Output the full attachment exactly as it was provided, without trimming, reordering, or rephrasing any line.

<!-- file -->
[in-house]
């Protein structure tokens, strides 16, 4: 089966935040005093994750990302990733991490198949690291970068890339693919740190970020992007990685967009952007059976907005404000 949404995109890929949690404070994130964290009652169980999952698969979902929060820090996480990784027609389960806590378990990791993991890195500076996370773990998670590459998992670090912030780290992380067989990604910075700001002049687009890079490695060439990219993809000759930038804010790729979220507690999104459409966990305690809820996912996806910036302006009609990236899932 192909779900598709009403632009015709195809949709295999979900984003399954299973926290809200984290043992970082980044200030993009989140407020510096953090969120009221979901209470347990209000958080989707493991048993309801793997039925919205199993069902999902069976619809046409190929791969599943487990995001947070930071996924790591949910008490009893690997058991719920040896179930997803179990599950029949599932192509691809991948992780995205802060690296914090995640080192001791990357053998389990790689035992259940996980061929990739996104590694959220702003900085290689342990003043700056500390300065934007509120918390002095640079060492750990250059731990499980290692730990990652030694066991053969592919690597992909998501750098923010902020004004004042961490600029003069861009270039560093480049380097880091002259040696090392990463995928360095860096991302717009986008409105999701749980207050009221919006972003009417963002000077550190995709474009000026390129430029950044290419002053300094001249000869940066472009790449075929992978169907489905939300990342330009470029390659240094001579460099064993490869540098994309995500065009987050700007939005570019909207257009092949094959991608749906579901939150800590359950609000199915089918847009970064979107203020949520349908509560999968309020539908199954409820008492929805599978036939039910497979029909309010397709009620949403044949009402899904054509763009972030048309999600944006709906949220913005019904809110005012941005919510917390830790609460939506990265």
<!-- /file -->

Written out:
[in-house]
């Protein structure tokens, strides 16, 4: 089966935040005093994750990302990733991490198949690291970068890339693919740190970020992007990685967009952007059976907005404000 949404995109890929949690404070994130964290009652169980999952698969979902929060820090996480990784027609389960806590378990990791993991890195500076996370773990998670590459998992670090912030780290992380067989990604910075700001002049687009890079490695060439990219993809000759930038804010790729979220507690999104459409966990305690809820996912996806910036302006009609990236899932 192909779900598709009403632009015709195809949709295999979900984003399954299973926290809200984290043992970082980044200030993009989140407020510096953090969120009221979901209470347990209000958080989707493991048993309801793997039925919205199993069902999902069976619809046409190929791969599943487990995001947070930071996924790591949910008490009893690997058991719920040896179930997803179990599950029949599932192509691809991948992780995205802060690296914090995640080192001791990357053998389990790689035992259940996980061929990739996104590694959220702003900085290689342990003043700056500390300065934007509120918390002095640079060492750990250059731990499980290692730990990652030694066991053969592919690597992909998501750098923010902020004004004042961490600029003069861009270039560093480049380097880091002259040696090392990463995928360095860096991302717009986008409105999701749980207050009221919006972003009417963002000077550190995709474009000026390129430029950044290419002053300094001249000869940066472009790449075929992978169907489905939300990342330009470029390659240094001579460099064993490869540098994309995500065009987050700007939005570019909207257009092949094959991608749906579901939150800590359950609000199915089918847009970064979107203020949520349908509560999968309020539908199954409820008492929805599978036939039910497979029909309010397709009620949403044949009402899904054509763009972030048309999600944006709906949220913005019904809110005012941005919510917390830790609460939506990265």